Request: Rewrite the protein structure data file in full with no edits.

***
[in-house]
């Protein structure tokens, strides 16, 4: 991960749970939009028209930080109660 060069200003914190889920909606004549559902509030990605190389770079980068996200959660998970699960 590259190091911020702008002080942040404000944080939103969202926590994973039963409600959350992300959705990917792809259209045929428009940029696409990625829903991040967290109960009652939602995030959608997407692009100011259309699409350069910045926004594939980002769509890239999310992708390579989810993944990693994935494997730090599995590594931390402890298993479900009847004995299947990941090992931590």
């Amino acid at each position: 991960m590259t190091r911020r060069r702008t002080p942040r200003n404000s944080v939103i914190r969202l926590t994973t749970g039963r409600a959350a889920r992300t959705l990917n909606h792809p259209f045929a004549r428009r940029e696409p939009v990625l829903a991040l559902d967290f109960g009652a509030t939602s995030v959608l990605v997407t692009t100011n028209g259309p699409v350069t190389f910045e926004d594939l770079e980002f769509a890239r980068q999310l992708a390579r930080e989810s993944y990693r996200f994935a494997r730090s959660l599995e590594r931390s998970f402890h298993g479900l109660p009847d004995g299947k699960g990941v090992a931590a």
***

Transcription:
[in-house]
């Protein structure tokens, strides 16, 4: 991960749970939009028209930080109660 060069200003914190889920909606004549559902509030990605190389770079980068996200959660998970699960 590259190091911020702008002080942040404000944080939103969202926590994973039963409600959350992300959705990917792809259209045929428009940029696409990625829903991040967290109960009652939602995030959608997407692009100011259309699409350069910045926004594939980002769509890239999310992708390579989810993944990693994935494997730090599995590594931390402890298993479900009847004995299947990941090992931590």
């Amino acid at each position: 991960m590259t190091r911020r060069r702008t002080p942040r200003n404000s944080v939103i914190r969202l926590t994973t749970g039963r409600a959350a889920r992300t959705l990917n909606h792809p259209f045929a004549r428009r940029e696409p939009v990625l829903a991040l559902d967290f109960g009652a509030t939602s995030v959608l990605v997407t692009t100011n028209g259309p699409v350069t190389f910045e926004d594939l770079e980002f769509a890239r980068q999310l992708a390579r930080e989810s993944y990693r996200f994935a494997r730090s959660l599995e590594r931390s998970f402890h298993g479900l109660p009847d004995g299947k699960g990941v090992a931590a």